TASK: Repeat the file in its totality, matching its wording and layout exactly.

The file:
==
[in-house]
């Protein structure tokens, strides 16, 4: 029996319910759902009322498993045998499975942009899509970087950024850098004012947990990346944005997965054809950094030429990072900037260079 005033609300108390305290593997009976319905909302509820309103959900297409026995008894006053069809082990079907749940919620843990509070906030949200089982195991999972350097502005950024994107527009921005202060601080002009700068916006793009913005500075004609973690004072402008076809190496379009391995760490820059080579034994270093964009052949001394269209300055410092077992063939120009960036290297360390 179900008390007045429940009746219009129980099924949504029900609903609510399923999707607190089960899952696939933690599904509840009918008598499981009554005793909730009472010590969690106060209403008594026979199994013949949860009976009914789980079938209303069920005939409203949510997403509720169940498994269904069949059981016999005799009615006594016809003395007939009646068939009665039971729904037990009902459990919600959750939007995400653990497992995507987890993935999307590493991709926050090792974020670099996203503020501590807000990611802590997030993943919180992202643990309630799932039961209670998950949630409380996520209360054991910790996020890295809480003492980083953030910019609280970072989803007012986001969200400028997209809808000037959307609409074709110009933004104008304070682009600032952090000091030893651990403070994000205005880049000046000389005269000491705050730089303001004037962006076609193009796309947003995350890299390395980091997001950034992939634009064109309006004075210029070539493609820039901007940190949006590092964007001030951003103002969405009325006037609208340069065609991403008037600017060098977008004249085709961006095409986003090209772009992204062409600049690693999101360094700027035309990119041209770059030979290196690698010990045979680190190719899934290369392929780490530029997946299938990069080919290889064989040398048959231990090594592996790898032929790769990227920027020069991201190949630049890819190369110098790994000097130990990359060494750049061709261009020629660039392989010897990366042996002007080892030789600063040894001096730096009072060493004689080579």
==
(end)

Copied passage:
[in-house]
């Protein structure tokens, strides 16, 4: 029996319910759902009322498993045998499975942009899509970087950024850098004012947990990346944005997965054809950094030429990072900037260079 005033609300108390305290593997009976319905909302509820309103959900297409026995008894006053069809082990079907749940919620843990509070906030949200089982195991999972350097502005950024994107527009921005202060601080002009700068916006793009913005500075004609973690004072402008076809190496379009391995760490820059080579034994270093964009052949001394269209300055410092077992063939120009960036290297360390 179900008390007045429940009746219009129980099924949504029900609903609510399923999707607190089960899952696939933690599904509840009918008598499981009554005793909730009472010590969690106060209403008594026979199994013949949860009976009914789980079938209303069920005939409203949510997403509720169940498994269904069949059981016999005799009615006594016809003395007939009646068939009665039971729904037990009902459990919600959750939007995400653990497992995507987890993935999307590493991709926050090792974020670099996203503020501590807000990611802590997030993943919180992202643990309630799932039961209670998950949630409380996520209360054991910790996020890295809480003492980083953030910019609280970072989803007012986001969200400028997209809808000037959307609409074709110009933004104008304070682009600032952090000091030893651990403070994000205005880049000046000389005269000491705050730089303001004037962006076609193009796309947003995350890299390395980091997001950034992939634009064109309006004075210029070539493609820039901007940190949006590092964007001030951003103002969405009325006037609208340069065609991403008037600017060098977008004249085709961006095409986003090209772009992204062409600049690693999101360094700027035309990119041209770059030979290196690698010990045979680190190719899934290369392929780490530029997946299938990069080919290889064989040398048959231990090594592996790898032929790769990227920027020069991201190949630049890819190369110098790994000097130990990359060494750049061709261009020629660039392989010897990366042996002007080892030789600063040894001096730096009072060493004689080579």